Remembering Winnie

Youth inspired anew by an icon they barely knew

By Nkateko Mabasa 12 April 2018

Struggle stalwart Winnie Madikizela-Mandela inspires both devotion and criticism for her role in South Africa’s liberation. In death, her legacy has gained traction with the youth who have rallied behind the protection of her image and the celebration of her legacy. By NKATEKO MABASA.

Winnie Madikizela-Mandela’s memorial at the Orlando Stadium in Soweto was always going to be attended by legions of ANC Women’s League members, members of her church women’s league and the old guard of the Struggle.

But among the crowds in the stands, a distinct feature – young women, heads covered in doeks, and young men wearing T-shirts with the image of a younger Madikizela-Mandela’s fist raised in defiance emblazoned on the front.

Tshegofatso Raphuti, 31, a lawyer, was among the crowds at the memorial in Soweto on Wednesday.

“My boss is a black woman and so she understood how important this is and so allowed me to come,” said Raphuti.

Speaking about Madikizela-Mandela, Raphuti conceded that she was a woman who was flawed but said this did not stop her from looking up to her.

After the famous Treason Trial and subsequent arrest of her husband, Madikizela-Mandela was arrested numerous times in her life. She was tortured and spent 491 days in solitary confinement. She is credited with keeping the ANC alive while other comrades went into exile or were arrested.

“It was hard for her and it hardened her, which is something that could have happened to anyone. And she fought for what was right, she did what needed to be done for us to be here,” said Raphuti.

To the youth, these mistakes and regrettable blunders are seen as virtues of the woman next door that people can relate to – a woman who was broken and silenced but refused to stay down.

Raphuti’s experiences as a lawyer have taught her that what Winnie fought for has not been fulfilled. People don’t understand their rights, says Raphuti, and the police don’t understand people’s rights.

“Although we have taken a few steps forward we live in a patriarchal society and she [Madikizela-Mandela] stood out in a male-dominated society,” she said.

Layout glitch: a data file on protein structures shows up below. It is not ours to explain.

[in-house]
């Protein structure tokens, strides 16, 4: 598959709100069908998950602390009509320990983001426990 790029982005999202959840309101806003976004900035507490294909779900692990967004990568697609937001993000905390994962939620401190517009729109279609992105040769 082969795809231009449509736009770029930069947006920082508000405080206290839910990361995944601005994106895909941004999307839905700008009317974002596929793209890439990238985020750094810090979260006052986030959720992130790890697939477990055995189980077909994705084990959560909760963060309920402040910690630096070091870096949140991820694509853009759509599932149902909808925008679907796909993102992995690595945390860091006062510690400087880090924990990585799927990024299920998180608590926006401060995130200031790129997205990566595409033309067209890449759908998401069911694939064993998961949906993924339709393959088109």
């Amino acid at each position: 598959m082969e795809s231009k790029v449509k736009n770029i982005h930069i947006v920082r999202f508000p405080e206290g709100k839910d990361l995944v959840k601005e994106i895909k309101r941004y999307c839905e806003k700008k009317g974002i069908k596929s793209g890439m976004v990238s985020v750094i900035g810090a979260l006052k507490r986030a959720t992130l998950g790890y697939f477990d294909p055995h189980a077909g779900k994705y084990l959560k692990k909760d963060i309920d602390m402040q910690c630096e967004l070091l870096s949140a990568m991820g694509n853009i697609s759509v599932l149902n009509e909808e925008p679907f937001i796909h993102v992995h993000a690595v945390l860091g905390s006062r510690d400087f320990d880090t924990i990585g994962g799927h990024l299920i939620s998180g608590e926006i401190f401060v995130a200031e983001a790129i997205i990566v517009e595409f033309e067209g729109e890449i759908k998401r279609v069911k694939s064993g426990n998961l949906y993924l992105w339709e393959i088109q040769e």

Kamogelo Musehla, 20, a former journalism student at Boston City Campus, who lives in Orlando East, attended the memorial service because of what Winnie Madikizela-Mandela meant to him.

“You can’t mention strong women and not mention Winnie Mandela. The country, just like any family, needs a mother to survive. And if you grow up in a family with no mother, Winnie gave you a place to cry and learn from,” said Musehla.

Musehla moved from Rustenburg to Orlando where he rents a room at a students’ residence. He moved to Johannesburg for the opportunities it presents for a young and aspiring journalist who was inspired by the fearlessness of Madikizela-Mandela.

However, he was disappointed by how the people in Orlando disregarded Madikizela-Mandela when she was alive.

“When we are alive people don’t even cross the street for you but when you are dead, they will even cross rivers. We did not even celebrate her birthday last year in September. We are pretenders,” said Musehla.

Renolda Rambau, 21, who works for the Southern African HIV/Aids Collaboration and is pursuing her LLB degree through Unisa, first heard of Madikizela-Mandela when she was in Grade 7 during a Social Sciences class.

As Rambau grew older she decided to read and find out more on her own because she could not find a lot of information about Madikizela-Mandela beyond her marriage to Mandela.

“After doing my own research I did not see her as a political figure but as a woman who could do anything. She taught me that there is nothing limiting me because I am a woman,” she said.

Rambau treasures the ideals displayed by Madikizela-Mandela’s vocal stance against apartheid and the then status quo.

“She showed us that there is nothing wrong with being strong and this is not an attribute for a man only, it is about being vocal about what you believe,” she said.

Rambau believes that what Madikizela-Mandela fought for has not been completely achieved and that as a country we lack a deep understanding of what is revolutionary.

The fight, according to Rambau, has liberated the oppressors more than the oppressed.

“Although black people may have political freedom, they do not have economic freedom. Why don’t we have our own land? It is absurd to believe that one man can change South Africa, and in time we will begin to see Nelson Mandela’s flaws as well,” said Rambau.

Winnie Madikizela-Mandela’s death reminds us of the complex past of South Africa’s road to liberation. One wonders how many more concealed truths the country will uncover as it looks to the past in addressing the social ills of today.

Is South Africa ready to face itself when confronted by dissatisfied youth? DM

Photo: Mourners gather at Orlando Stadium for Winnie Madikizela Mandela’s memorial service on Wednesday, 11 April 2018. Photo by Leila Dougans

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